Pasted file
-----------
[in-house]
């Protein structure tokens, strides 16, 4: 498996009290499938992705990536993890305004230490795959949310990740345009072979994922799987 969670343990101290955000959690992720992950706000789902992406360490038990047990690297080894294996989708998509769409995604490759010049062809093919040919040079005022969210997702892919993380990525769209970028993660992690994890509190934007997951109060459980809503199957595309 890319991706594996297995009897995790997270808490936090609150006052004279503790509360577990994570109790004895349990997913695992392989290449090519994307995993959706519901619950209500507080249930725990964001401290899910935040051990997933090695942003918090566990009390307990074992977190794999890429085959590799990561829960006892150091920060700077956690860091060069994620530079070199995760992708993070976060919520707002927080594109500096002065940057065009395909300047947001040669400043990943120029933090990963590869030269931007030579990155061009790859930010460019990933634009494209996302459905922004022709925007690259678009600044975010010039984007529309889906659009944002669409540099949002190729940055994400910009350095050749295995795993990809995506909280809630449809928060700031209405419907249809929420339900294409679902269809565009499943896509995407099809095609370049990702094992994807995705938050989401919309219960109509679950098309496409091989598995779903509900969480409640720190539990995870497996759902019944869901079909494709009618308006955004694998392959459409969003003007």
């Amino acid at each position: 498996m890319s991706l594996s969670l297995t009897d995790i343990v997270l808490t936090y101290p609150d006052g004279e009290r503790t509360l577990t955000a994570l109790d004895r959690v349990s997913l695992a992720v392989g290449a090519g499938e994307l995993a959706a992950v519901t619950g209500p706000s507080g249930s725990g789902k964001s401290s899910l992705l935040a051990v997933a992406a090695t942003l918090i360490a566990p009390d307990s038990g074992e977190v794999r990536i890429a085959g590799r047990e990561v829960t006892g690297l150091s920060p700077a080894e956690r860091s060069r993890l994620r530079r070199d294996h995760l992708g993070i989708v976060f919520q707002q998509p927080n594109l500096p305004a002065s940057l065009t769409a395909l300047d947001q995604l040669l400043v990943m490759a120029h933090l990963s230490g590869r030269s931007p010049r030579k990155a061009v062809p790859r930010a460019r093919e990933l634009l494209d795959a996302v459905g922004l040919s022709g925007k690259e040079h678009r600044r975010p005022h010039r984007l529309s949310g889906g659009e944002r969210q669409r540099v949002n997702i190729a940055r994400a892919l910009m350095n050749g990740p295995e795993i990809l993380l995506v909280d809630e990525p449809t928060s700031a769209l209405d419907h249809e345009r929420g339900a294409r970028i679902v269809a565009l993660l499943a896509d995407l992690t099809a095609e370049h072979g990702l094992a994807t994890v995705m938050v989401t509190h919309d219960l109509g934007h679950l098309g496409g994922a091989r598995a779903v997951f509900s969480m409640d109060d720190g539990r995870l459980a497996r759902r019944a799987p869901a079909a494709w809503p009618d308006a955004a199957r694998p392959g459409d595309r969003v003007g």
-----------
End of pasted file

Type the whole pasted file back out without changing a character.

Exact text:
[in-house]
């Protein structure tokens, strides 16, 4: 498996009290499938992705990536993890305004230490795959949310990740345009072979994922799987 969670343990101290955000959690992720992950706000789902992406360490038990047990690297080894294996989708998509769409995604490759010049062809093919040919040079005022969210997702892919993380990525769209970028993660992690994890509190934007997951109060459980809503199957595309 890319991706594996297995009897995790997270808490936090609150006052004279503790509360577990994570109790004895349990997913695992392989290449090519994307995993959706519901619950209500507080249930725990964001401290899910935040051990997933090695942003918090566990009390307990074992977190794999890429085959590799990561829960006892150091920060700077956690860091060069994620530079070199995760992708993070976060919520707002927080594109500096002065940057065009395909300047947001040669400043990943120029933090990963590869030269931007030579990155061009790859930010460019990933634009494209996302459905922004022709925007690259678009600044975010010039984007529309889906659009944002669409540099949002190729940055994400910009350095050749295995795993990809995506909280809630449809928060700031209405419907249809929420339900294409679902269809565009499943896509995407099809095609370049990702094992994807995705938050989401919309219960109509679950098309496409091989598995779903509900969480409640720190539990995870497996759902019944869901079909494709009618308006955004694998392959459409969003003007």
């Amino acid at each position: 498996m890319s991706l594996s969670l297995t009897d995790i343990v997270l808490t936090y101290p609150d006052g004279e009290r503790t509360l577990t955000a994570l109790d004895r959690v349990s997913l695992a992720v392989g290449a090519g499938e994307l995993a959706a992950v519901t619950g209500p706000s507080g249930s725990g789902k964001s401290s899910l992705l935040a051990v997933a992406a090695t942003l918090i360490a566990p009390d307990s038990g074992e977190v794999r990536i890429a085959g590799r047990e990561v829960t006892g690297l150091s920060p700077a080894e956690r860091s060069r993890l994620r530079r070199d294996h995760l992708g993070i989708v976060f919520q707002q998509p927080n594109l500096p305004a002065s940057l065009t769409a395909l300047d947001q995604l040669l400043v990943m490759a120029h933090l990963s230490g590869r030269s931007p010049r030579k990155a061009v062809p790859r930010a460019r093919e990933l634009l494209d795959a996302v459905g922004l040919s022709g925007k690259e040079h678009r600044r975010p005022h010039r984007l529309s949310g889906g659009e944002r969210q669409r540099v949002n997702i190729a940055r994400a892919l910009m350095n050749g990740p295995e795993i990809l993380l995506v909280d809630e990525p449809t928060s700031a769209l209405d419907h249809e345009r929420g339900a294409r970028i679902v269809a565009l993660l499943a896509d995407l992690t099809a095609e370049h072979g990702l094992a994807t994890v995705m938050v989401t509190h919309d219960l109509g934007h679950l098309g496409g994922a091989r598995a779903v997951f509900s969480m409640d109060d720190g539990r995870l459980a497996r759902r019944a799987p869901a079909a494709w809503p009618d308006a955004a199957r694998p392959g459409d595309r969003v003007g």